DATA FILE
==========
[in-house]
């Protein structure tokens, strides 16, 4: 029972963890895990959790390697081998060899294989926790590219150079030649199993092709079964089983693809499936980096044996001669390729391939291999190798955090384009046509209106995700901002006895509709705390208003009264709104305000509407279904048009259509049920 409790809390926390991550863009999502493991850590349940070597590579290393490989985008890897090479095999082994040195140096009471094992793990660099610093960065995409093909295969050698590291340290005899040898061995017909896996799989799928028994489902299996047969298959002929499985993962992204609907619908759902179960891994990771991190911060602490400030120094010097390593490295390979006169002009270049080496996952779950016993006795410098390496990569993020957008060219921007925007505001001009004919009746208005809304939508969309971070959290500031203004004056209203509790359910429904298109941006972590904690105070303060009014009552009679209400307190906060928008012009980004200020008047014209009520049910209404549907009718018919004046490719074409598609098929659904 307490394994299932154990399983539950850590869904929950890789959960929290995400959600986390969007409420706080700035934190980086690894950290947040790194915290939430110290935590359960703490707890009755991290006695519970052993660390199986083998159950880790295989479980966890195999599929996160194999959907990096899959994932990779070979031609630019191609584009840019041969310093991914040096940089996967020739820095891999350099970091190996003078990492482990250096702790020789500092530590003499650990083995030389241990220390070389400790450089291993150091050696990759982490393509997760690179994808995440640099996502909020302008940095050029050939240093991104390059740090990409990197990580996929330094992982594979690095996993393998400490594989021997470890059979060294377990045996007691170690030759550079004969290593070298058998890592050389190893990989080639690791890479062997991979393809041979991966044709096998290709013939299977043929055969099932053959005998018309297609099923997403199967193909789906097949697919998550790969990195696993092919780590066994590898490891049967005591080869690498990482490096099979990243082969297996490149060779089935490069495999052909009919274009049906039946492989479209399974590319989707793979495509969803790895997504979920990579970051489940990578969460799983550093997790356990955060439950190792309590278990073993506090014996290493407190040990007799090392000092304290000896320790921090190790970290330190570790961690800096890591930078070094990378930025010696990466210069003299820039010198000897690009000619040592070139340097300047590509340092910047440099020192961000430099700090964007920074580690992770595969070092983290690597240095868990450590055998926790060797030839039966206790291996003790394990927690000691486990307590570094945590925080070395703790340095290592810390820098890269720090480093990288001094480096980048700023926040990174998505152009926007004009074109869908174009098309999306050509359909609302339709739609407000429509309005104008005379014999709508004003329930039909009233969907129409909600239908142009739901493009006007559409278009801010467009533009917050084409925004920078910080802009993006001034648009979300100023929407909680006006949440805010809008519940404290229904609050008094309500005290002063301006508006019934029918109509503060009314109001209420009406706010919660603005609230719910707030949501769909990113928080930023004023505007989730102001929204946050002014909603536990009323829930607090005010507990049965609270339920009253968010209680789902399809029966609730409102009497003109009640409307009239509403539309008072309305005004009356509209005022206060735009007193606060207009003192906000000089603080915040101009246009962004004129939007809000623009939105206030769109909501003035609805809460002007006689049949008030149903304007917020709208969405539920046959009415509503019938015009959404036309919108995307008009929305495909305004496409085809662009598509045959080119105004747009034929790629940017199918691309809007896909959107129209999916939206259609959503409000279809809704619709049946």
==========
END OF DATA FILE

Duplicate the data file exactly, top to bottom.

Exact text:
[in-house]
């Protein structure tokens, strides 16, 4: 029972963890895990959790390697081998060899294989926790590219150079030649199993092709079964089983693809499936980096044996001669390729391939291999190798955090384009046509209106995700901002006895509709705390208003009264709104305000509407279904048009259509049920 409790809390926390991550863009999502493991850590349940070597590579290393490989985008890897090479095999082994040195140096009471094992793990660099610093960065995409093909295969050698590291340290005899040898061995017909896996799989799928028994489902299996047969298959002929499985993962992204609907619908759902179960891994990771991190911060602490400030120094010097390593490295390979006169002009270049080496996952779950016993006795410098390496990569993020957008060219921007925007505001001009004919009746208005809304939508969309971070959290500031203004004056209203509790359910429904298109941006972590904690105070303060009014009552009679209400307190906060928008012009980004200020008047014209009520049910209404549907009718018919004046490719074409598609098929659904 307490394994299932154990399983539950850590869904929950890789959960929290995400959600986390969007409420706080700035934190980086690894950290947040790194915290939430110290935590359960703490707890009755991290006695519970052993660390199986083998159950880790295989479980966890195999599929996160194999959907990096899959994932990779070979031609630019191609584009840019041969310093991914040096940089996967020739820095891999350099970091190996003078990492482990250096702790020789500092530590003499650990083995030389241990220390070389400790450089291993150091050696990759982490393509997760690179994808995440640099996502909020302008940095050029050939240093991104390059740090990409990197990580996929330094992982594979690095996993393998400490594989021997470890059979060294377990045996007691170690030759550079004969290593070298058998890592050389190893990989080639690791890479062997991979393809041979991966044709096998290709013939299977043929055969099932053959005998018309297609099923997403199967193909789906097949697919998550790969990195696993092919780590066994590898490891049967005591080869690498990482490096099979990243082969297996490149060779089935490069495999052909009919274009049906039946492989479209399974590319989707793979495509969803790895997504979920990579970051489940990578969460799983550093997790356990955060439950190792309590278990073993506090014996290493407190040990007799090392000092304290000896320790921090190790970290330190570790961690800096890591930078070094990378930025010696990466210069003299820039010198000897690009000619040592070139340097300047590509340092910047440099020192961000430099700090964007920074580690992770595969070092983290690597240095868990450590055998926790060797030839039966206790291996003790394990927690000691486990307590570094945590925080070395703790340095290592810390820098890269720090480093990288001094480096980048700023926040990174998505152009926007004009074109869908174009098309999306050509359909609302339709739609407000429509309005104008005379014999709508004003329930039909009233969907129409909600239908142009739901493009006007559409278009801010467009533009917050084409925004920078910080802009993006001034648009979300100023929407909680006006949440805010809008519940404290229904609050008094309500005290002063301006508006019934029918109509503060009314109001209420009406706010919660603005609230719910707030949501769909990113928080930023004023505007989730102001929204946050002014909603536990009323829930607090005010507990049965609270339920009253968010209680789902399809029966609730409102009497003109009640409307009239509403539309008072309305005004009356509209005022206060735009007193606060207009003192906000000089603080915040101009246009962004004129939007809000623009939105206030769109909501003035609805809460002007006689049949008030149903304007917020709208969405539920046959009415509503019938015009959404036309919108995307008009929305495909305004496409085809662009598509045959080119105004747009034929790629940017199918691309809007896909959107129209999916939206259609959503409000279809809704619709049946």